Tuesday, February 16, 2016

Wild Edible/Medicinal: Plantago Major (i.e. Plantain)

I have been utilizing Plantain (a.k.a. Plantago major) as a medicinal herb and wild edible since I was a kid. This medicinal plant is literally everywhere (well everywhere below the permafrost line and above the equator) you look and many regard it as a weed or an unwanted part of their yard. So where is the best place to look for plantain? Gardens, Lawns, trails and anywhere that gets a good bit of sun during the day. Plantain can also grow in partial shade but would require richer soil (it can grow in poorer soil configurations but would need more sunlight). 

Read these other articles on Wild Edible and Medicinal Plants:  Queen Ann's Lace (LINK);  How to determine if a Plant is Edible (LINK), How to Make Pine Needle Tea (LINK); Winter Wild Edible Collection (LINK); Seven Eastern Woodland Trees Essential to Survival (LINK); Red Clover (LINK); List of Common Ailments w/ Cooresponding Wild Medicinal (LINK); Wild Edibles- Leeks a.k.a. Ramps (LINK); Wild Medicinal Squaw Root- The Key to Women's Wilderness Health (LINK)

 So How Do You Identify Plantain?

Plantain has green, oval to egg-shaped leaves that grow in a rosette. These leaves have thick stems that meet at a base. When these stems are broken, they reveal string-like veins that resemble those in celery. Long-pointed, green, petite flowers grow from the base; these also contain a small pod housing dark seeds. The leaves grow in a rosette and can range from 5 to 30 cm in length. Plantain leaves have stems that contain string-like veins and these veins are seen on the leaf. There are five to seven prominent parallel veins from the base. Leaves are generally broadly lance-shaped to egg-shaped, are hairless or sparsely short haired. Can grow to a height of 5 inches.
Medical Properties

How to use plantain medicinally: 1) make into a salve and apply to wounds, stings, skin irritants, burns etc.n to expedite healing and ward off infection; 2) Make a spit poultice to apply directly bites, stings, skin ailments, stop bleeding, treat poison ivy, etc.; 3) boil leaves and place in cotton bandanna to treat bruising, swelling, stings, sprains, strains or muscle pain; 4) make tea with the leaves to treat diherra, gout and GI ailments,; 5) Use tea as a mouthwash to treat toothaches.
Plantain is found all over the world, and is one of the most abundant and accessible medicinal herbs. For thousands of years, poultices of plantain leaves have been applied to wounds, sores, and stings to promote healing. The root of plantain was also traditionally used to treat wounds, as well as to treat fever and respiratory infections. Due to its astringent properties, a tea of plantain leaves can be ingested to treat diarrhea or dysentery. Due to the high vitamin and mineral content, plantain tea simultaneously replenishes the nutrients lost as a result of diarrhea. Adding fresh plantain seeds or flower heads to a tea will act as an effective lubricating and bulking laxative and soothe raw, sore throats.

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Wild Edible: 

How to eat plantain: 1) young leaves in a salad or plain (100 grams= vitamin a in a carrot), 2) stringy leaves can be boiled with a stew(acquired taste), and 3) Seeds can be ground into flour (very high fiber but also a laxative)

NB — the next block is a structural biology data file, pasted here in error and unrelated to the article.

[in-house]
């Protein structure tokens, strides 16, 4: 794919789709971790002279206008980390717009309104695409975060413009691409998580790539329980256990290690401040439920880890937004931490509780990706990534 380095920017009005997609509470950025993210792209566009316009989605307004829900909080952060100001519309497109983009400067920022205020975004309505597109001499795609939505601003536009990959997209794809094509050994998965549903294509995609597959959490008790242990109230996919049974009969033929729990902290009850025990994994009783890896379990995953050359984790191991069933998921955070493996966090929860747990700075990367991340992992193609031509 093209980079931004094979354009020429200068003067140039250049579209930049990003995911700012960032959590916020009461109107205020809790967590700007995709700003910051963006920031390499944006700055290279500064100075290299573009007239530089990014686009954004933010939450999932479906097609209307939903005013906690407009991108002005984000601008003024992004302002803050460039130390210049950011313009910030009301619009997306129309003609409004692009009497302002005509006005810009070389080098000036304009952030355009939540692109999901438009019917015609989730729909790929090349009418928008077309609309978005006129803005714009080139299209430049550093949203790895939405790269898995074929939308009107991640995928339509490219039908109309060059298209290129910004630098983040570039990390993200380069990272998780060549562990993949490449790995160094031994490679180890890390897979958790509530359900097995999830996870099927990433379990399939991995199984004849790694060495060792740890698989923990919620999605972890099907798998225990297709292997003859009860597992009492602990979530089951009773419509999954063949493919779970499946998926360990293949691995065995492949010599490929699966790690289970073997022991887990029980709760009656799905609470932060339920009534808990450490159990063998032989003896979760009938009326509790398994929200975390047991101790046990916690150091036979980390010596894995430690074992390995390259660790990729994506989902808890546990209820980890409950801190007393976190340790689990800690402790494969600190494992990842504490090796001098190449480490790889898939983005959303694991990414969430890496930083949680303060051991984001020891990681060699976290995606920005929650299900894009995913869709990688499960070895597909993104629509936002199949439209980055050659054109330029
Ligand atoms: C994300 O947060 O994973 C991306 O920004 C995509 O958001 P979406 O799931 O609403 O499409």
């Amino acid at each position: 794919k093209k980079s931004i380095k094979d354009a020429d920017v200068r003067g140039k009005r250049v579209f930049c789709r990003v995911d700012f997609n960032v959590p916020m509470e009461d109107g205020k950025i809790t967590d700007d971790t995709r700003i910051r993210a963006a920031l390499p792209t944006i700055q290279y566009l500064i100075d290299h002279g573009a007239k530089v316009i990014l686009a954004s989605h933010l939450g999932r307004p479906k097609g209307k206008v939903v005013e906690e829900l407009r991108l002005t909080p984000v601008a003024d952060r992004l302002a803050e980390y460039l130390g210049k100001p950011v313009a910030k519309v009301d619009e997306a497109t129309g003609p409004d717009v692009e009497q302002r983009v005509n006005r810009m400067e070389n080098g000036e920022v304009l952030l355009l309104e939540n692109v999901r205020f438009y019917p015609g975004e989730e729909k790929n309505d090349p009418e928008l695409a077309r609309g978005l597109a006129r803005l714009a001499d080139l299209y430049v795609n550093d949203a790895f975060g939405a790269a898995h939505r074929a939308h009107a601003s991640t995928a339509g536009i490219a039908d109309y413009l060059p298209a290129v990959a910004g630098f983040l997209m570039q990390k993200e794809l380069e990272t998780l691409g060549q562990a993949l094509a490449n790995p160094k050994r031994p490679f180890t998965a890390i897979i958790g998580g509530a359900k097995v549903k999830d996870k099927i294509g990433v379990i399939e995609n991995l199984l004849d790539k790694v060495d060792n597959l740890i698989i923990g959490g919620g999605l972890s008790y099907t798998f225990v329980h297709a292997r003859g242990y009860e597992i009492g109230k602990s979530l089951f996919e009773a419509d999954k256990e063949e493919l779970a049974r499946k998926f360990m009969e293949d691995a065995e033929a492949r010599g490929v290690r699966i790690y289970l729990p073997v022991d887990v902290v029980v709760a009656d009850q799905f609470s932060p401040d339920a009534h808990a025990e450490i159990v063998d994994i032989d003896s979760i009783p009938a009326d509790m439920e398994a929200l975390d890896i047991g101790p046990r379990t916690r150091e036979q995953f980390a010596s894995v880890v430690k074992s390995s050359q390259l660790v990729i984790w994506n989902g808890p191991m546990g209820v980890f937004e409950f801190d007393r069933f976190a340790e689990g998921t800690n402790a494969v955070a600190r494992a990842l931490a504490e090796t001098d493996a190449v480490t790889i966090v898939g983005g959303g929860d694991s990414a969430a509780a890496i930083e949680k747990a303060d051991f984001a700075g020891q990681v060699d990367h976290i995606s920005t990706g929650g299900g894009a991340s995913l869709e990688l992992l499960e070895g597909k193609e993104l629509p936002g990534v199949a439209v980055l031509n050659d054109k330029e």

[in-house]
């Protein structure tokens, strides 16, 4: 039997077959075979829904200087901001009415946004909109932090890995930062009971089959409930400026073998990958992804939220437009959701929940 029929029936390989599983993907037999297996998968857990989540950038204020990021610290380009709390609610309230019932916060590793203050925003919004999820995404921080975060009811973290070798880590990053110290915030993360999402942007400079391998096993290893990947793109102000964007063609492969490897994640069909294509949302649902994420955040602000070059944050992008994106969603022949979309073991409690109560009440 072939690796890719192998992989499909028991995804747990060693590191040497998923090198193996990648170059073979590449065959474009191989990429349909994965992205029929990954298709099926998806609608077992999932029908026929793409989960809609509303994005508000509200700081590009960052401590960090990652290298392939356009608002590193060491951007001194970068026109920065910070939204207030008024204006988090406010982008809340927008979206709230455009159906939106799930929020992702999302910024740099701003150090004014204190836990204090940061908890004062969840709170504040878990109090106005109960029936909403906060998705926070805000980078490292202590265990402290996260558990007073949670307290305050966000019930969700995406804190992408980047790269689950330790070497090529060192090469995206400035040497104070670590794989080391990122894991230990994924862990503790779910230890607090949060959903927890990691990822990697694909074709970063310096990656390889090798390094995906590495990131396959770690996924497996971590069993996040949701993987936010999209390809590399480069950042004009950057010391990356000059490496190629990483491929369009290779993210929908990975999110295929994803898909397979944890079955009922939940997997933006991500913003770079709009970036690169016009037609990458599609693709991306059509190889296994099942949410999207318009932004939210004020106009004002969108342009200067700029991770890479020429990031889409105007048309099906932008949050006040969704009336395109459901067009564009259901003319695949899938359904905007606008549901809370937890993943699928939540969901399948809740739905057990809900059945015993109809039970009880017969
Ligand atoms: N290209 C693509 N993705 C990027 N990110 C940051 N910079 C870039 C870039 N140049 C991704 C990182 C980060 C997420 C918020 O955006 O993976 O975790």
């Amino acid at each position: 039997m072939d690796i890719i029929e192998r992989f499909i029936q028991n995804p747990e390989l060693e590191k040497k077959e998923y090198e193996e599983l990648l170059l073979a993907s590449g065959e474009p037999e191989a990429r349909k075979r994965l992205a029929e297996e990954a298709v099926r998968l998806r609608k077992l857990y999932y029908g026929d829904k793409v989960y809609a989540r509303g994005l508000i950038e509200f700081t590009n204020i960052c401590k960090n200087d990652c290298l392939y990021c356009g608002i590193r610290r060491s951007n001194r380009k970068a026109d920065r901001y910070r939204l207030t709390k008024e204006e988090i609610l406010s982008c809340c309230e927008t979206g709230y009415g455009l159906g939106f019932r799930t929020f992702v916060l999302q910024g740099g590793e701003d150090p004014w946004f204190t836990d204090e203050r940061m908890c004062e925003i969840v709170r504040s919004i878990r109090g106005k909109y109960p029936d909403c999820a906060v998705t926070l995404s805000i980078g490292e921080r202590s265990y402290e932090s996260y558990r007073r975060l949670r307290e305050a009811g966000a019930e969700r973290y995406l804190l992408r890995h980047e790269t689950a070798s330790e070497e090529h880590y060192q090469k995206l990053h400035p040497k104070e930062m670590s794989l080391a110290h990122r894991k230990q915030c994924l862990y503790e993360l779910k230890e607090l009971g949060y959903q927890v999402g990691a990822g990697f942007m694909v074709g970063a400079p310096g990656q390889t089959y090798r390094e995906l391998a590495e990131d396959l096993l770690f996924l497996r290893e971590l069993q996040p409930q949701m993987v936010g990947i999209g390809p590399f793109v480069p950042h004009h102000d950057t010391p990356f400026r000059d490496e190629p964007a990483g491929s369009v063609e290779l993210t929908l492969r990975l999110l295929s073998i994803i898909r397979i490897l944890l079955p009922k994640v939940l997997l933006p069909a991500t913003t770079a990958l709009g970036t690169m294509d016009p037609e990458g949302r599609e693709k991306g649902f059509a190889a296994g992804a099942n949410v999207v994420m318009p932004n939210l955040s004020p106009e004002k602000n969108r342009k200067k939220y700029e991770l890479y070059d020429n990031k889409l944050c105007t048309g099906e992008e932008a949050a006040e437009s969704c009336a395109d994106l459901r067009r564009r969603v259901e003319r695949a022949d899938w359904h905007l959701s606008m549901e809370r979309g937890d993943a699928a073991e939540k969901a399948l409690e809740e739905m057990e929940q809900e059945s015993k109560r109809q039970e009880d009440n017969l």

Plantain leaves can be twisted or braided to create cordage for making sutures (biodegradable and healing properties) and can also be used for light cordage for fishing or other camp tasks but best use is for improvised stitches. I have used this twisted cordage for fishing with little success and should not be thought of as durable cordage, utilizing it as a biodegradable stitch is about the only feasible use for the plant as cordage.
Plantain Recipes:

Plantain tea: For colds and flu use 1 tbls. dry or fresh whole Plantain (seed, root, and leaves) to 1 cup boiling water, steep 10 min. strain, sweeten. Drink through the day.
Healing salve: In large non-metallic pan place 1lb. of entire Plantain plant chopped, and 1 cup lard, cover, cook down on low heat till all is mushy and green. Strain while hot, cool and use for burns, insect bites, rashes, and all sores. Note: used as night cream for wrinkles.
Plantain Poultice: One of plantain's most common uses is as a poultice for stings, bites, scrapes and rashes. The simplest way to harness plantain's healing powers is to crush a few fresh leaves, and apply to the affected area. Replace fresh leaves as necessary. The fresh plantain juice takes the pain away and seems to work wonders at stopping blood flow. The healing and drawing properties also help relieve the burning sensation of a sunburn.

Plantain is one of the most prevalent and useful medicinal herbs available on the planet and utilized for nearly anything you might need from food to a wide variety of medical conditions. I will say that this is perfect for adding to additional greens (wild onion, clover, etc.) for a salad (as long as it is a young plant older plants just taste a little too chewy). If you have any kind of skin ailment plantain will help draw the issue out weather it be a bite, sting, burn or poison ivy- just chew up a few leaves and make a poultice and secure it with a cotton bandanna and your in business.  Be sure to get out there collect this plant and try using it in all of its applicable means as the more you know the less you have to carry with you.

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  1. Interesting post. Are there any look a likes that we should be weary of in North America?

    1. None that I've encountered in the eastern woodlands, but I will look into other areas and get back to you.

  2. I have been trying to get rid of this stuff for years on my property LOL, it was just last year I found out this was not an evil weed like it looks like LOL. Good to know, thanks Josh.